Saving Avatar Grove - A Unique Forest Slated for Logging

By Carole Pearson

Old Growth ForestA few miles outside Port Renfrew on Vancouver Island is a 10-hectare site where some of the last remaining old growth forest on the island can be found. Much of the surrounding Gordon River Valley has already been logged. The enormous stumps left behind are testament to the size of some of the  giant trees already taken.

This particular grove of trees was discovered in December 2009 by photographer and environmentalist TJ Watt. It happened after of a day of hiking, specifically looking for old growth forest. Watt spotted the tell-tale forked tops of old growth cedars on a hillside and moved in for a closer look. “As soon as we stepped into the forest we knew we had found something exceptional,” he recalls.

Watt has actively campaigned for the protection of BC's old growth forests for many years.
“We've lost 96 percent of the valley bottom old-growth on southern Vancouver Island so to find an area like this within the remaining four percent and have it be so close to town and a paved road was just unbelievable,” says Watt.

Within weeks, Watt and other prominent local activists created the Ancient Forest Alliance, a group that has since grown to more than 8000 members. Ken Wu, the group’s campaign director, is no newcomer to the old growth forest issue, either. Both Watt and Wu were formerly involved with the Western Canada Wilderness Committee's Victoria office.



By Tom Sandborn

Denny's Activism
A recent BC class action suit targeting the Canadian firm that operates the Denny’s franchise in Western Canada says that the over 50 Filipino workers who came to Canada to work for the firm were denied even the minimal protections of the existing Canadian programs, the Memorandum of Agreement between the BC government and Philippine governments and applicable BC labour law.

The suit, filed January 7, alleges that recruitment agents acting for the Canadian firm Northland Property Corporation (which is the exclusive western Canadian franchisee for the US based Denny’s Corporation) charged workers up to $6,000.00 each for placing them in the Canadian jobs and required them to pay for their own transportation costs to and from the Philippines. Both expenses, the suit claims, should have been borne by the employer.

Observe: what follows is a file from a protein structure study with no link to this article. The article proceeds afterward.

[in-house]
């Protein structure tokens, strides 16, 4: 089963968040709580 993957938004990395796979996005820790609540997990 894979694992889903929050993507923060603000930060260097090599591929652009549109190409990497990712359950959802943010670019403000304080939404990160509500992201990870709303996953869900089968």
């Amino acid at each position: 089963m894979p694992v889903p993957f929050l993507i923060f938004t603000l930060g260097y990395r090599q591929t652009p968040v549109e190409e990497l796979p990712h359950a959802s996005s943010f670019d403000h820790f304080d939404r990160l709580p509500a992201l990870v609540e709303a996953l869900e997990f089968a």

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Fracking for oil in northern BC not worth serious health and environmental risks

By Ben Parfitt

FrackingEarly last year, an army of workers at a remote natural gas operation in northern British Columbia set a world record for hydraulic fracturing or “fracking,” a procedure that is rapidly becoming the norm in the global gas industry.

They pumped nearly 400 Olympic swimming pools worth of water along with 500,000 kilograms of sand underground to fracture deeply buried shale rock, thereby releasing its trapped gas.

As fracking becomes more common, people living in natural gas-rich northeast BC are increasingly alarmed over the associated public health and safety risks.

As fracking becomes more common, people living in natural gas-rich northeast BC are increasingly alarmed over the associated public health and safety risks.

The pressure at which water, sand and undisclosed chemicals is pumped belowground is so intense that it triggers tiny earthquakes. In using such brute force, unforeseen and unwelcome problems can — and do — surface elsewhere, problems that may include dangerous releases of gas containing hydrogen sulphide, also known as sour gas.

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